Daniella Whyte

3 Total Ways We Sabotage Ourselves (365 Days of Spirited Living – DAY 170)


3 Total Ways We Sabotage Ourselves

“The most important conversation is the one you have with yourself.”
— Zig Ziglar

We can’t believe everything we hear, or everything that is said, or everything we think. Yet we so often do just that. It doesn’t really help us or get us anywhere especially when all of it is negative. And many times, the hearing and the saying and the thinking is what sabotages everything for us. But we control all that. Don’t we? Self-sabotage isn’t going to stop on its now. We have to do something to make it stop. The stopping starts with us.

Here are three ways we often sabotage ourselves:

1. You listen too much to other people. It’s really sad, but very true, most people don’t give cents whether you succeed. They may act like they do — giving you advice that may or may not be accurate. But most people could care less what you dedicate your time, thoughts, and treasure to. Stop listening to other people. Follow your mind and you’ll be so much better for it.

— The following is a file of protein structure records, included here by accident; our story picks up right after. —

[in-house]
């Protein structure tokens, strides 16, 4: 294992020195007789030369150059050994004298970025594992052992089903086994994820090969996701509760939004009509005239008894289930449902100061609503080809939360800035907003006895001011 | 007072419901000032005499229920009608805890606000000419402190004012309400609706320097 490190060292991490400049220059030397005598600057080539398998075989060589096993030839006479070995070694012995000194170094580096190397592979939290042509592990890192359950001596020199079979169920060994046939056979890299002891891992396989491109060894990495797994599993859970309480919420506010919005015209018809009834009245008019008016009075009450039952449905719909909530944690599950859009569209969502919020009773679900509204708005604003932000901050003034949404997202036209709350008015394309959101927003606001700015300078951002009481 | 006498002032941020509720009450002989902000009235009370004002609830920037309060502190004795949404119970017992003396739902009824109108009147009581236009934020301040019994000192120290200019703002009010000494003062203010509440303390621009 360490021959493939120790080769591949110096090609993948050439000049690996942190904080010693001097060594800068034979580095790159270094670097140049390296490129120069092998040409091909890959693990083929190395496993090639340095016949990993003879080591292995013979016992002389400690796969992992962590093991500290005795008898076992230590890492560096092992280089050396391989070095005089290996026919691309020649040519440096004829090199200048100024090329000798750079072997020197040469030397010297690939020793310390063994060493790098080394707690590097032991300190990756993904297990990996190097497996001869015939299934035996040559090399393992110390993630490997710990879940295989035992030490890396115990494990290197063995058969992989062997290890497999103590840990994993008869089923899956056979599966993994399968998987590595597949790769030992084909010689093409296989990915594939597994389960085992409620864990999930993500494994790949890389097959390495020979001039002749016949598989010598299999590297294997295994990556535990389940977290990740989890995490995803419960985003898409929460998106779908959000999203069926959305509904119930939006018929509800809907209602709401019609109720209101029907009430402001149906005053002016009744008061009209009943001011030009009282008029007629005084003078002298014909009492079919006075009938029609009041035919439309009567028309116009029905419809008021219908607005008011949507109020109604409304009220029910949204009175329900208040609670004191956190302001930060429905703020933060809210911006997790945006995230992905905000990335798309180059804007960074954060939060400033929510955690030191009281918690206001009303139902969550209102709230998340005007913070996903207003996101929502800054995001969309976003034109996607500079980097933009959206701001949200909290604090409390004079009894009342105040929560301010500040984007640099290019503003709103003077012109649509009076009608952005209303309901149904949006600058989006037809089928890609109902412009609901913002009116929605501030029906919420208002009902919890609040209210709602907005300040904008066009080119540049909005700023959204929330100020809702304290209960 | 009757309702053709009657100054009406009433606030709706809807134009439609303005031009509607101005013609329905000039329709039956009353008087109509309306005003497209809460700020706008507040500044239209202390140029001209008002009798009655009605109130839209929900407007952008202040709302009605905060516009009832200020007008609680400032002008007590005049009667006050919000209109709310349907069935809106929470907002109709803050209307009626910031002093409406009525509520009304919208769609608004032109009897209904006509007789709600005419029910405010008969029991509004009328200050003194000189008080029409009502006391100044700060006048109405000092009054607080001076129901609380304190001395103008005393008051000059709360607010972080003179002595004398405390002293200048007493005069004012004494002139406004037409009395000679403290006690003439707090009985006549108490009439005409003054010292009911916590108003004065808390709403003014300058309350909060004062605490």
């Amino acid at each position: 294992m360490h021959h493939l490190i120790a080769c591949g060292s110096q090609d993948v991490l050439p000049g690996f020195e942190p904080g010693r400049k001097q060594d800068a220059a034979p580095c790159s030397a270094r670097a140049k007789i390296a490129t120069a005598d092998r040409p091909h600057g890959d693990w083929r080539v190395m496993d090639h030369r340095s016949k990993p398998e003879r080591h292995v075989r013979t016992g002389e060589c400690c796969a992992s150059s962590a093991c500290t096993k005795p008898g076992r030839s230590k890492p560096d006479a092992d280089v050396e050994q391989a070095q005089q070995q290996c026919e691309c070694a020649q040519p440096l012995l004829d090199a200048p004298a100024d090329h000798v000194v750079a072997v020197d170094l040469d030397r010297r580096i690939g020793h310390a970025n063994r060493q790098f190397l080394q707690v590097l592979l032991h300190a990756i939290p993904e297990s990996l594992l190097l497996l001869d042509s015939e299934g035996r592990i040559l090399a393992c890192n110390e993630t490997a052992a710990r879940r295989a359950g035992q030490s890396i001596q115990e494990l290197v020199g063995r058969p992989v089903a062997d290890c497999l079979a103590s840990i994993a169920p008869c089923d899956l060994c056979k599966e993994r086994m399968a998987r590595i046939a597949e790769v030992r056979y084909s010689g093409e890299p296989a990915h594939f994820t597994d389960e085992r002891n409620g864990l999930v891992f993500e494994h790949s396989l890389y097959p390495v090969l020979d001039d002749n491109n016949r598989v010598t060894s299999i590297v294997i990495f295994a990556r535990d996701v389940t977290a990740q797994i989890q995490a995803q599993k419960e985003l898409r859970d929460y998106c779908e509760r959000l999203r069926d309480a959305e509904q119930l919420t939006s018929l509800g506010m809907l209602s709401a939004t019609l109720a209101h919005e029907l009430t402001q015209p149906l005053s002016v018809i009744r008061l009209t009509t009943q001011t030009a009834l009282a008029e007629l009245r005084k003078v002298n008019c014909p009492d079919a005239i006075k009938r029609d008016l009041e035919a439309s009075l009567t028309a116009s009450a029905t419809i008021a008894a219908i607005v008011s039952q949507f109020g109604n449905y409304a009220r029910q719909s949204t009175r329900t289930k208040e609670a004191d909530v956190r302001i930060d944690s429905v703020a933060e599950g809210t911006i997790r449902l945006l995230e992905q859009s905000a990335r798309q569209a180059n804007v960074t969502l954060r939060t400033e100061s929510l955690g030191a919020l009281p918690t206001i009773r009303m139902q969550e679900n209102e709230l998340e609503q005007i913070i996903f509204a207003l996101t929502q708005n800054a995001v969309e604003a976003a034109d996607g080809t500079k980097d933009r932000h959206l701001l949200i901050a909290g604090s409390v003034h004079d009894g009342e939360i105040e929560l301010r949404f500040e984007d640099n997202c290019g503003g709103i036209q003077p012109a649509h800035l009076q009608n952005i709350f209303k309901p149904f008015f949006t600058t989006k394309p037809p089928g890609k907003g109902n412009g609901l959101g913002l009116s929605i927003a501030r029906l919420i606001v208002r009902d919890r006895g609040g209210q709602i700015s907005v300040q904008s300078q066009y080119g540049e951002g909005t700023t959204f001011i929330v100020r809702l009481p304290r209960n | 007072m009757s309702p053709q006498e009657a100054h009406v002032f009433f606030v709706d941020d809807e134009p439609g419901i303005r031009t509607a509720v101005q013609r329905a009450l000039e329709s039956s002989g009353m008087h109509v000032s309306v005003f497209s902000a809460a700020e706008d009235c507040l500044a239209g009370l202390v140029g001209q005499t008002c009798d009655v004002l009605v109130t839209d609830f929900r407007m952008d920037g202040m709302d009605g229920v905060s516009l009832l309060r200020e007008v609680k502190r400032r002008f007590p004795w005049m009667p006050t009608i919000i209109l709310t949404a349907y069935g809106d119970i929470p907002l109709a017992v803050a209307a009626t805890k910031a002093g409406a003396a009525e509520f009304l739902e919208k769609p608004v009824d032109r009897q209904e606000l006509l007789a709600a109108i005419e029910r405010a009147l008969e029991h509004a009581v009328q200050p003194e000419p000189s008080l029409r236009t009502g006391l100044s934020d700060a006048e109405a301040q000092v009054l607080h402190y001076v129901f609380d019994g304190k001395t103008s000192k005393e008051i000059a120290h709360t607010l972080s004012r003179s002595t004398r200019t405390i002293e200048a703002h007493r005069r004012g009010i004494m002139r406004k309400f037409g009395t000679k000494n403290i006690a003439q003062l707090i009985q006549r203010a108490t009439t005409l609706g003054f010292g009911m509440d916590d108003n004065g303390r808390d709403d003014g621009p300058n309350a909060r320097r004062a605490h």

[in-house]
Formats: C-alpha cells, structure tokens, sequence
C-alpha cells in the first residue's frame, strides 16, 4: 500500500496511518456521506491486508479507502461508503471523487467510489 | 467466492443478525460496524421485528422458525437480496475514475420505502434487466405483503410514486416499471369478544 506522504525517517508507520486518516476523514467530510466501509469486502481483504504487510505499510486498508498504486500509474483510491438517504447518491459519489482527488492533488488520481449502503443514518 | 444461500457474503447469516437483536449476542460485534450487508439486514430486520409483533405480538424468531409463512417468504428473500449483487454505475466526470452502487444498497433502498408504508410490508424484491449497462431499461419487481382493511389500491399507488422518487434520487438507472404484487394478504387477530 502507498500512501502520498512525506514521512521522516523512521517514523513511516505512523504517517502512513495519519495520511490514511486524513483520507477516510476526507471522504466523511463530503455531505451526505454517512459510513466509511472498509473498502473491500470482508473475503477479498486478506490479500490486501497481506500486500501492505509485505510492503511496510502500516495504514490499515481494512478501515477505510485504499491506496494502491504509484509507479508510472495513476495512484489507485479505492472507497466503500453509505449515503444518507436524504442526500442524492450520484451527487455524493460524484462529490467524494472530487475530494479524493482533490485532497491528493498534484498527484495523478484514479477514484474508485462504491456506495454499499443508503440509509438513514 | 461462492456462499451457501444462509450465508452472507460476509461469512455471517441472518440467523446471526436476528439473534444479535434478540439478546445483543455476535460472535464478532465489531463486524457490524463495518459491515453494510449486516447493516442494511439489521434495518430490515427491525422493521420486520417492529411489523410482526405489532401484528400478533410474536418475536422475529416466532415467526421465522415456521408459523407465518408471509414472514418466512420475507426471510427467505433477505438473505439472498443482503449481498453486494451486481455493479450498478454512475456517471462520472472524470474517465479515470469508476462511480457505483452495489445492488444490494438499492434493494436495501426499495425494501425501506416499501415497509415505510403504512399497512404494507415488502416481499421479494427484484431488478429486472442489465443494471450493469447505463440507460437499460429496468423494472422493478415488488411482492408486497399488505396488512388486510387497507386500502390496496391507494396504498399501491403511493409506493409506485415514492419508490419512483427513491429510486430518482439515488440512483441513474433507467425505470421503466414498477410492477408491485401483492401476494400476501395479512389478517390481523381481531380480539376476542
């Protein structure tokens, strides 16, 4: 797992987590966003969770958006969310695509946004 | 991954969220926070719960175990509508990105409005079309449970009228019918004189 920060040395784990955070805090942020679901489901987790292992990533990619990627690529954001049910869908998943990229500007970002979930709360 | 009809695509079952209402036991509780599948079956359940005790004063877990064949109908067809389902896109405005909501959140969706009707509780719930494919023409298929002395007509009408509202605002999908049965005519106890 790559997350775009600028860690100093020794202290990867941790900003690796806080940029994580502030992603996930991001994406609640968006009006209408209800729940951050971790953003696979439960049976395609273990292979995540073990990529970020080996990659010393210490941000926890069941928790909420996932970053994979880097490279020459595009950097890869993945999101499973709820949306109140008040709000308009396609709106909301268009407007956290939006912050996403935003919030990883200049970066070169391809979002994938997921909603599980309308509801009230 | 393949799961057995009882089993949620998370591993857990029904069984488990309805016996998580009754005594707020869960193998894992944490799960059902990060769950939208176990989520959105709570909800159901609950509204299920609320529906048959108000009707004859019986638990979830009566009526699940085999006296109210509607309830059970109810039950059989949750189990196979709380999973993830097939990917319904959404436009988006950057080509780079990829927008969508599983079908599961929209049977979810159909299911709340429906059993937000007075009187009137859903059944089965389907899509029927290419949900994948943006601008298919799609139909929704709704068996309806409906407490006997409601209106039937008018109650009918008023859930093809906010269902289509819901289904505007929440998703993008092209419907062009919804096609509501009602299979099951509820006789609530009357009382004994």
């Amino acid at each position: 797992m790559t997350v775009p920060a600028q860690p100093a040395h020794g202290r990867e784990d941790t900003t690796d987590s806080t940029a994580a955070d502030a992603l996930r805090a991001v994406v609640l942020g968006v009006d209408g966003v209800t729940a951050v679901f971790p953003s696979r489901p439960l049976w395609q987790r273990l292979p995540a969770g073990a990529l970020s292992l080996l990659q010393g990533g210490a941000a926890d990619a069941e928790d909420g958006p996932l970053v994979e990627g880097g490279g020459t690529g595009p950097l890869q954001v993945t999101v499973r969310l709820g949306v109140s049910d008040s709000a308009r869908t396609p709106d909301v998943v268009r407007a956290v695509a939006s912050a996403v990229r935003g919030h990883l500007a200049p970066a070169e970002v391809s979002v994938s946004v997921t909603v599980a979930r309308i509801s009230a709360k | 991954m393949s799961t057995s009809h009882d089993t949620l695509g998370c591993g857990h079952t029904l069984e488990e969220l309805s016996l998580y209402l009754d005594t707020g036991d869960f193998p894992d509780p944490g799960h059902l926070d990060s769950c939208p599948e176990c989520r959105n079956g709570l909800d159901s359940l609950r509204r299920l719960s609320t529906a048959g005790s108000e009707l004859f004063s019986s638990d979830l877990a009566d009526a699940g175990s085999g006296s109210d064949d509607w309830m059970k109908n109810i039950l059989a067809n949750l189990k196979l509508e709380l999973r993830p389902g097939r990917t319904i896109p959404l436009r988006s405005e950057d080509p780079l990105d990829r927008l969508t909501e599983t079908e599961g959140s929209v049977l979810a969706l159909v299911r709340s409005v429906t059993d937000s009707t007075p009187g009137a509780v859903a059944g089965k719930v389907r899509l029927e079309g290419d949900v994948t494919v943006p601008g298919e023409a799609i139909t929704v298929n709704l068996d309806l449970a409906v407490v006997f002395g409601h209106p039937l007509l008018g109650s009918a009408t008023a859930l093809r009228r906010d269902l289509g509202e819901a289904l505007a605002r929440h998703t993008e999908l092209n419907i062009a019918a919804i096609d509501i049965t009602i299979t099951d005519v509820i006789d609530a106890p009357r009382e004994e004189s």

2. You listen too much to yourself. Everyone says to listen to the voice in your head or listen to what’s going on inside you — guts, heart, intuition, whatever. Many times you should listen to these things. But there are very many times that that little voice in your head is lying to you. Your guts are giving in to feelings over facts. Your intuition is blinded by niceties instead of making you aware of evil intents.

3. You agree with the perceptions of other people about you. When Muhammad Ali came on to the scene of boxing, there were people who doubted that he was the greatest. But other people’s perceptions did not matter. It didn’t bother him what other people thought. He believed he was great and as it was in his mind, so it became. Stop buying in to other people’s perceptions of who you are and what you should do and where you should go. Forget that.

“The voice in your head looks at the facts, invents a story and paints a picture with words. So don’t be quick to trust that neurotic little bastard.”
— Srinivas Rao

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